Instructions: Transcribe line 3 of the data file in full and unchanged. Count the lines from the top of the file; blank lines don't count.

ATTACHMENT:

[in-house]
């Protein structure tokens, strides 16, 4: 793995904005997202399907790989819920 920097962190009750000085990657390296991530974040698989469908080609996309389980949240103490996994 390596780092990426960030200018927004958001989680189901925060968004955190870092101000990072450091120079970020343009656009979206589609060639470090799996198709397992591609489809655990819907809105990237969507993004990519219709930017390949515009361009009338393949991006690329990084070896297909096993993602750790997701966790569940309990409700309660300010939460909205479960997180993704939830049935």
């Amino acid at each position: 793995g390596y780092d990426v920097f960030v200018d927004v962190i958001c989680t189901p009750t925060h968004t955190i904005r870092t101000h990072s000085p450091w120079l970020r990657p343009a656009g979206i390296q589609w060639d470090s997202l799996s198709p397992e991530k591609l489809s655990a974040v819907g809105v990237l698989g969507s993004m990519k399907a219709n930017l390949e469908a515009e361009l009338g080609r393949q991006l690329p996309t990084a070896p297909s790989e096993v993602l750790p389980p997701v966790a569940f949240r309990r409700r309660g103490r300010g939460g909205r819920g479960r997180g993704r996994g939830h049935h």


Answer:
């Amino acid at each position: 793995g390596y780092d990426v920097f960030v200018d927004v962190i958001c989680t189901p009750t925060h968004t955190i904005r870092t101000h990072s000085p450091w120079l970020r990657p343009a656009g979206i390296q589609w060639d470090s997202l799996s198709p397992e991530k591609l489809s655990a974040v819907g809105v990237l698989g969507s993004m990519k399907a219709n930017l390949e469908a515009e361009l009338g080609r393949q991006l690329p996309t990084a070896p297909s790989e096993v993602l750790p389980p997701v966790a569940f949240r309990r409700r309660g103490r300010g939460g909205r819920g479960r997180g993704r996994g939830h049935h």